Briscoe said at the meeting that Naylor’s services have cost the city $121,000.
Councilman Franz Suhadolnik said at the meeting that he has gone through the audit report “quite thoroughly” and has added up the money “wasted” by the previous administration, including alarmingly large Atkinsons’ Markets and Perry’s restaurant bills, double-dipping of payment for the same hours worked and misuse of city credit and gas cards, among other “inappropriate” expenses.
“Suppose that had gone on another four years,” he said.
Dave Wilson, a resident and former mayor, said the council has ultimate authority over the expenditure of city money and any misuse of public funds is the council’s responsibility to prevent. He said Briscoe, council President Bob Youngman and Councilman Nils Ribi were all on the council during Willich’s administration.
“To stand before us and say the council is responsible is irresponsible,” Briscoe said. “The issues discovered were far beyond the responsibility of the council. The council did not have the authority or responsibility.”
Wilson said he disagreed.
Peggy Tierney, a Sun Valley resident, said she is “embarrassed” by the negative publicity that the city has received over the past year. She said that in a private company, the buck stops with the CEO and in the nation, the buck stops with the president. In Sun Valley, she said, the buck should stop with Briscoe as far as maintaining the city’s image.
“I’m ashamed of the city,” she said. “To demean the character of [the people mentioned in the forensic audit report] is really what’s upset your citizens. I don’t like the idea that you’re throwing the responsibility away.”
Mayor to ‘review’ Police Department
Sun Valley Mayor Dewayne Briscoe said Thursday that, following an extensive restructuring of the city’s fire department—including the September resignation of longtime former Fire Chief Jeff Carnes—he will now be placing the city’s police department under inspection.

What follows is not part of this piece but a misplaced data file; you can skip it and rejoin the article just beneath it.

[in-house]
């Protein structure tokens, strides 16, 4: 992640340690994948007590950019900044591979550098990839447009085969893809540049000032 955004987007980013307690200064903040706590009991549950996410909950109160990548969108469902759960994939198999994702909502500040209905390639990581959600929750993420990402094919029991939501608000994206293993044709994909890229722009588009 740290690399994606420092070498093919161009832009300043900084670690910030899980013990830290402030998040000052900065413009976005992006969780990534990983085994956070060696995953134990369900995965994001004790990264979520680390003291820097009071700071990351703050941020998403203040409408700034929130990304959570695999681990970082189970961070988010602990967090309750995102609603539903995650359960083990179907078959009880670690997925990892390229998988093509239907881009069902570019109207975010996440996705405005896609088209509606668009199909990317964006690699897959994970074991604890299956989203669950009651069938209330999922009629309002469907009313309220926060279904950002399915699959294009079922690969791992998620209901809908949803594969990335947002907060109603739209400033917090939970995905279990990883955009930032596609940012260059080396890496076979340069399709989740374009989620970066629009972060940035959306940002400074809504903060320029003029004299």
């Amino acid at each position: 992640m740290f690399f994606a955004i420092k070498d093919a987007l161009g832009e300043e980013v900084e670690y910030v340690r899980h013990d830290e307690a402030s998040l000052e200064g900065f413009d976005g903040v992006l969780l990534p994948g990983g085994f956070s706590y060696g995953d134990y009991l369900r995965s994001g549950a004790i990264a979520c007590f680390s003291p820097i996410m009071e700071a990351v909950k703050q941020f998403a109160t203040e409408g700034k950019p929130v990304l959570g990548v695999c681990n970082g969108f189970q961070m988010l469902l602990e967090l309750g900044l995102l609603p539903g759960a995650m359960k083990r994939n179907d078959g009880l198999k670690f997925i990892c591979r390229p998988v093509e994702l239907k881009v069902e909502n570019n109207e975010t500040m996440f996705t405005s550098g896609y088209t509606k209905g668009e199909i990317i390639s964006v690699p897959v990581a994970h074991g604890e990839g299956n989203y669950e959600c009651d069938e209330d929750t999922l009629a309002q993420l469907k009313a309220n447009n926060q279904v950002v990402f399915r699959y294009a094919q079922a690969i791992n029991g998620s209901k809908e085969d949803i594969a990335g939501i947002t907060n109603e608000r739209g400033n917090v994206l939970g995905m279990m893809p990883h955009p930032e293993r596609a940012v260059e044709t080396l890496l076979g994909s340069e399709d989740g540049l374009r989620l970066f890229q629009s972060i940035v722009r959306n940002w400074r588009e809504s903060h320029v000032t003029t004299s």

“My review and reorganization of the Fire Department is essentially complete,” Briscoe said. “I’m now doing a review of the Police Department.
Last week, Briscoe said he was “disappointed” by the “lack of depth” of a Police Department investigation of apparent break-ins at the city’s Elkhorn Fire Station on two occasions between February and April, allegedly resulting in the loss of city files that Briscoe said would have been examined in a forensic audit. Briscoe said the Police Department’s follow-up on clues as to who might have staged the raid was “inadequate.”
“When we do an investigation, I think we do a thorough job,” Sun Valley Police Chief Cam Daggett said in response. “I’ve never had a mayor be disappointed before.”
In a Thursday email to the Idaho Mountain Express, Blaine County Prosecuting Attorney Jim Thomas vouched for the Sun Valley police.
“I believe they provide competent and thorough criminal investigations in the cases that have been forwarded to my office,” Thomas stated. “They are responsive to requests for additional information and are generally well prepared for court hearings. Chief Daggett has established a very professional law enforcement organization in the Sun Valley Police Department.”